After Tuesday’s post about why study systematic theology, I thought it might be helpful to explore what systematic theologies are worth using. In the last few years a number of significant systematic textbooks have been released as well as a host of stand alone volumes on different topics with in systematic theology. I can’t begin to mention them all. And once we get outside of Reformed-Evangelical circles, my knowledge becomes much more limited. So rather than attempting a survey of the field, let me mention ten systematic theology resources I come back to again and again.

In no particular order:

1. John Calvin, Institutes of the Christian Religion (1559). Historians would argue it’s not exactly a systematic theology, but it is theology at its best. It’s the one I read first and have read most. Much more readable than you might think, and filled with beautiful passages that will inspire as well as inform.



2. Louis Berkhof, Systematic Theology (1938). Still hard to beat for order, precision, and (relative) brevity. Is there a better one-volume systematic theology in the Reformed tradition?




3. Herman Bavinck, Reformed Dogmatics (1906-1911). What a tremendous gift it was when Bavinck’s magnum opus began to be published in English–only a little more than a decade ago. Berkhof is basically a summary of Bavinck, so if you want to go deeper and wider and fuller, you need these four volumes. Also check out Bavinck’s smaller work Our Reasonable Faith.


4. Francis Turretin, Institutes of Elenctic Theology (1679-1685). This was the textbook at Old Princeton until Hodge’s own Systematic Theology was released. It’s hard to overstate the influence Turretin has had on the development and transmission of Reformed theology in the English speaking world. Get these three volumes. Yes, they use the scholastic method. Yes, some of the debates will seem overly philosophical and arcane. But for comprehensiveness and careful delineation of categories, you will not find anything better.


5. Wayne Grudem, Systematic Theology (1994). An unlikely bestseller, but if you find a college student reading systematic theology for fun, he’s probably reading Grudem. As a Presbyterian I don’t agree with all of Grudem’s conclusions, but he’s hard to beat for clarity, accessibility, and readability. You may also want to use Bible Doctrine or Christian Beliefs.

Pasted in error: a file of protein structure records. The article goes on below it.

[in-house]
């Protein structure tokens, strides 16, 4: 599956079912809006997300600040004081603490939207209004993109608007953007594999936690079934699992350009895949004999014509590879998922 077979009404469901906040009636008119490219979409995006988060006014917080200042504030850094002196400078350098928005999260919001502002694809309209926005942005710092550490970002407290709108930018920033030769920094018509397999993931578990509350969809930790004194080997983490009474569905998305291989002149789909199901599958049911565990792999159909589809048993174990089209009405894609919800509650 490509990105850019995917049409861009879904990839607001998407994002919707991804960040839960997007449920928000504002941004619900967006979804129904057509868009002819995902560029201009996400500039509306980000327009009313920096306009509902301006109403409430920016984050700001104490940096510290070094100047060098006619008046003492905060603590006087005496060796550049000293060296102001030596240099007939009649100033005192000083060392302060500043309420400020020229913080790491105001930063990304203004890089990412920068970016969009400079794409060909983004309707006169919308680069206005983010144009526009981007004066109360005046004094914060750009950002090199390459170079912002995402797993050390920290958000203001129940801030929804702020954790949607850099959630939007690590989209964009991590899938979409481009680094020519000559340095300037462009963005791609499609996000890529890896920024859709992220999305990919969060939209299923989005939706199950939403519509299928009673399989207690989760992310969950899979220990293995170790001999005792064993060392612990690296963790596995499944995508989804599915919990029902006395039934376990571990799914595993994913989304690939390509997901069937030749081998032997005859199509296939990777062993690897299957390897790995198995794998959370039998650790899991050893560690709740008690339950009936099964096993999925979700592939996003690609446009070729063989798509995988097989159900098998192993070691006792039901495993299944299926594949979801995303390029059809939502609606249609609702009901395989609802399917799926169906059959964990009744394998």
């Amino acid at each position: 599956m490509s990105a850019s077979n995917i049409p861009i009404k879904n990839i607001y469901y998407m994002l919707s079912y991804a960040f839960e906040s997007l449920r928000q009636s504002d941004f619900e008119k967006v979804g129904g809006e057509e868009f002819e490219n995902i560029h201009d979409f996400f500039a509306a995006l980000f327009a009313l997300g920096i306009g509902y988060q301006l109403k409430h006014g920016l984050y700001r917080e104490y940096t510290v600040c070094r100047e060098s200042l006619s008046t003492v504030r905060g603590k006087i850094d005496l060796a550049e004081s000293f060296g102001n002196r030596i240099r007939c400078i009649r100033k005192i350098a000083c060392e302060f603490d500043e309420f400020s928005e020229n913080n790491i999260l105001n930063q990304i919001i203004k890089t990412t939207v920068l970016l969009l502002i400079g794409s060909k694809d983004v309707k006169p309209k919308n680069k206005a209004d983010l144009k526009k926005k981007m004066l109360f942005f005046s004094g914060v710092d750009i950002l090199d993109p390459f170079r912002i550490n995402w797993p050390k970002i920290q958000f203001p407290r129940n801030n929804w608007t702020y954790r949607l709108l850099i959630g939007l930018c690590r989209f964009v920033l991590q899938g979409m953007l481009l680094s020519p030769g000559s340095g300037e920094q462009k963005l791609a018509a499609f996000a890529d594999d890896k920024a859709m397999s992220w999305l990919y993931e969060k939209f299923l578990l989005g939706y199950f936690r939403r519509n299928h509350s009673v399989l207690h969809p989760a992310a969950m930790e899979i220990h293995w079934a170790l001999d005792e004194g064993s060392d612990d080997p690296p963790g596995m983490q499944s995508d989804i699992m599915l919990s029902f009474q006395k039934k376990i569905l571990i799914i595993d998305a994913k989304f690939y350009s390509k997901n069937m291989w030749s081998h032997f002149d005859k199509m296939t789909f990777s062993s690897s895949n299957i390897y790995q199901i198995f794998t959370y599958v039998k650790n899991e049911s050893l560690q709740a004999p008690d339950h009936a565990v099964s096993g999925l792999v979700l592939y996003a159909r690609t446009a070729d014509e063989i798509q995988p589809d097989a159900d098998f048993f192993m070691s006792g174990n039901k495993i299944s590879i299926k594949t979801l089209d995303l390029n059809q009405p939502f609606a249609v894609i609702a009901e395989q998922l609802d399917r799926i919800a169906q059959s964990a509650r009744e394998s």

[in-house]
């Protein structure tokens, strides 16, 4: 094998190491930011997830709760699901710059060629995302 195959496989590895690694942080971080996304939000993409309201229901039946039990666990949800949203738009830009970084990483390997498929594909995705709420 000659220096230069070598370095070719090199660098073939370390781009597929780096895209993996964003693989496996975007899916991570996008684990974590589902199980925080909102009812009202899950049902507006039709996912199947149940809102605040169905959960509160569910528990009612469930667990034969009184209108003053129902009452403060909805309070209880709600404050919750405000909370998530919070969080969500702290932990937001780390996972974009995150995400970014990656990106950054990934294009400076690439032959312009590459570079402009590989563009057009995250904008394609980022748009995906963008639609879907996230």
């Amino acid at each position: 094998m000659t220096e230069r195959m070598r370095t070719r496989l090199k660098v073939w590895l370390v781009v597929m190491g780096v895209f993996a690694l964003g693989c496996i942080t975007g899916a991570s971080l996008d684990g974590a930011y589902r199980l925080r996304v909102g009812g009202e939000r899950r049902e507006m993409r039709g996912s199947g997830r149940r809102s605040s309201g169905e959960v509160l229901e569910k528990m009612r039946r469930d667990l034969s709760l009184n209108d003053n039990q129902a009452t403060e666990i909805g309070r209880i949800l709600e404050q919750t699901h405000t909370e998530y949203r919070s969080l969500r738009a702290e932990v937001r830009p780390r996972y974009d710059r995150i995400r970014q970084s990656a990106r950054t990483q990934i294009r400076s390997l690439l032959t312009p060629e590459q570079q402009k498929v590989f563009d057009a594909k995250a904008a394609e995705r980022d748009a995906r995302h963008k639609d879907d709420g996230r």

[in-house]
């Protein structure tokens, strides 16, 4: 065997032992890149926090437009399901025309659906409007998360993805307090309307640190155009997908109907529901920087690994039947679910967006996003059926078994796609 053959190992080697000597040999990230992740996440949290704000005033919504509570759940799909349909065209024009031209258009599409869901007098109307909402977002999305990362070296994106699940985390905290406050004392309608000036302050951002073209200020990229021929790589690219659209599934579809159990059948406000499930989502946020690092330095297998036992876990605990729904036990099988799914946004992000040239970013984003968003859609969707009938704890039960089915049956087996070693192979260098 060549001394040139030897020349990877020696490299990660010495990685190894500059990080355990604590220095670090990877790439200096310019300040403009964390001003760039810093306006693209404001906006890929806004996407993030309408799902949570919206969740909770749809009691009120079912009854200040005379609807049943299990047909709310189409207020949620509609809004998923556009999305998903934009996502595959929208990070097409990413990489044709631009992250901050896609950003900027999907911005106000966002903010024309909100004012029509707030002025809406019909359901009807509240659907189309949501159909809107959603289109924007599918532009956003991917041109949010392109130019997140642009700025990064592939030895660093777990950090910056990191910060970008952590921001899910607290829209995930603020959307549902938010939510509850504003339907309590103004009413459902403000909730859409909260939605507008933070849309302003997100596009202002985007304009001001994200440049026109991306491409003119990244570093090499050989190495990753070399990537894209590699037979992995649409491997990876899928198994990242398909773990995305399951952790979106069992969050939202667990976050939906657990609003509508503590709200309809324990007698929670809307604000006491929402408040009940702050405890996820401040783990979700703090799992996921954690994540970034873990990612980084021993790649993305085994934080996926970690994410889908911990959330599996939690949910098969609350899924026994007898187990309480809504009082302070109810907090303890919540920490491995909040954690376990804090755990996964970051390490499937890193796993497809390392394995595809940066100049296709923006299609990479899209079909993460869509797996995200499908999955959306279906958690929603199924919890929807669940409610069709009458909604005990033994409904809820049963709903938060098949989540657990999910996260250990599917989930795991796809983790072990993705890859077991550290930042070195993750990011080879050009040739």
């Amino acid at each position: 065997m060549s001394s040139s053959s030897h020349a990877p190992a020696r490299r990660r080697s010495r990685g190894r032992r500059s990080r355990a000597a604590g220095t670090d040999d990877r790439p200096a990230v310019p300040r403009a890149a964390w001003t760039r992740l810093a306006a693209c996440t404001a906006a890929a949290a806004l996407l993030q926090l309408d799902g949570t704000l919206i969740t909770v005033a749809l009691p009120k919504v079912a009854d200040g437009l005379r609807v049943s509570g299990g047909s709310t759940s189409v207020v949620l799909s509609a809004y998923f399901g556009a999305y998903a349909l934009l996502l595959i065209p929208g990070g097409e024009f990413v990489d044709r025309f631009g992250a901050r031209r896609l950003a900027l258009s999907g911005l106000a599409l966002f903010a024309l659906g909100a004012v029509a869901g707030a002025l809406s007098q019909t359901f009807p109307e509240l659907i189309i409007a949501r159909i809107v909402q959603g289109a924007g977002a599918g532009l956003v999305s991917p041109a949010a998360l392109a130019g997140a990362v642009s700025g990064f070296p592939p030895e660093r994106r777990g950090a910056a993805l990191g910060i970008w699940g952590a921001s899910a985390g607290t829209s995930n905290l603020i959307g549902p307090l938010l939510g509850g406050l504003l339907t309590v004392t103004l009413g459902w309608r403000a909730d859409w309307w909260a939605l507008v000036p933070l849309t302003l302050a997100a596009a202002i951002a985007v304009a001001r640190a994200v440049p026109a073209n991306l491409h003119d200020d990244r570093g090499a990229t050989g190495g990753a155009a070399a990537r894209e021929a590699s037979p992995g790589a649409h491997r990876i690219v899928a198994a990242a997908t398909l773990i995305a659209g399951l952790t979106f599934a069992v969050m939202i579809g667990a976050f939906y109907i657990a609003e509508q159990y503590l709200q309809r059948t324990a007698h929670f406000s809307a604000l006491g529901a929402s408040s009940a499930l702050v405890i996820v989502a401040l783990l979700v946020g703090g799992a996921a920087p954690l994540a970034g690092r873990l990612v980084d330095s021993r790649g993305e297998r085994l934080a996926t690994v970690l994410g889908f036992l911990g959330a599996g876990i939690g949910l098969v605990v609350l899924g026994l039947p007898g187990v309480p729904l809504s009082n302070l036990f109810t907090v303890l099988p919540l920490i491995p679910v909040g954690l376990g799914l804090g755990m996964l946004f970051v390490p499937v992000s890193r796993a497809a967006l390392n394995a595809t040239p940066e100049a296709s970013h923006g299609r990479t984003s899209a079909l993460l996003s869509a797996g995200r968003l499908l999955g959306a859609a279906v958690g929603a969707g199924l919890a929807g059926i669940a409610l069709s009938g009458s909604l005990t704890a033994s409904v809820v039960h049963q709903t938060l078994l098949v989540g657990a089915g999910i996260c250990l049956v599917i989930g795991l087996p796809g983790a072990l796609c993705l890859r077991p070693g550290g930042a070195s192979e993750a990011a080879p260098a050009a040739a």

6. R.C. Sproul, Everyone’s a Theologian (2014). I’m always on the look out for introductory volumes that we can use with elders or in our leadership training course. This book fits the bill nicely. We’ve also used John Frame’s Salvation Belongs to the Lord before.



7. Chad Van Dixhoorn, Confessing the Faith: A Reader’s Guide to the Westminster Confession of Faith (2014). It would be a mistake to dive into systematic theology without paying attention to the great theological statements which have stood the test of time. For a lot of folks, that means the Westminster Confession of Faith, and this is the best, most use-able commentary out there. I wrote a popular-level commentary on the Heidelberg Catechism that may also interest some people.


8. Michael Horton, The Christian Faith (2011). Not as user-friendly as Grudem, but more sophisticated–theology for theologians. Horton is especially good if you want a reliable contemporary writer who is very conversant with the history of theology and with the best theologians from other traditions.


9. Anthony Hoekema, Created in God’s Image (1986), Saved by Grace (1989), The Bible and the Future (1979). I’ve always found the structure in these volumes very intuitive and the exegesis particularly careful. Excellent and easy to use in pieces if you don’t want to read the whole thing.



10. Contours of Christian Theology (1993-2002). This series, edited by Gerald Bray, is one of the best things IVP ever published. Each volume tackles a single loci in 250-300 pages: the doctrine of God (Gerald Bray), the work of Christ (Robert Letham), the providence of God (Paul Helm), the doctrine of humanity (Charles Sherlock), the Holy Spirit (Sinclair Ferguson), the person of Christ (Donal MacLeod), the revelation of God (Peter Jensen), the church (Edmund Clowney). Every pastor should have these on his shelf. I use them often.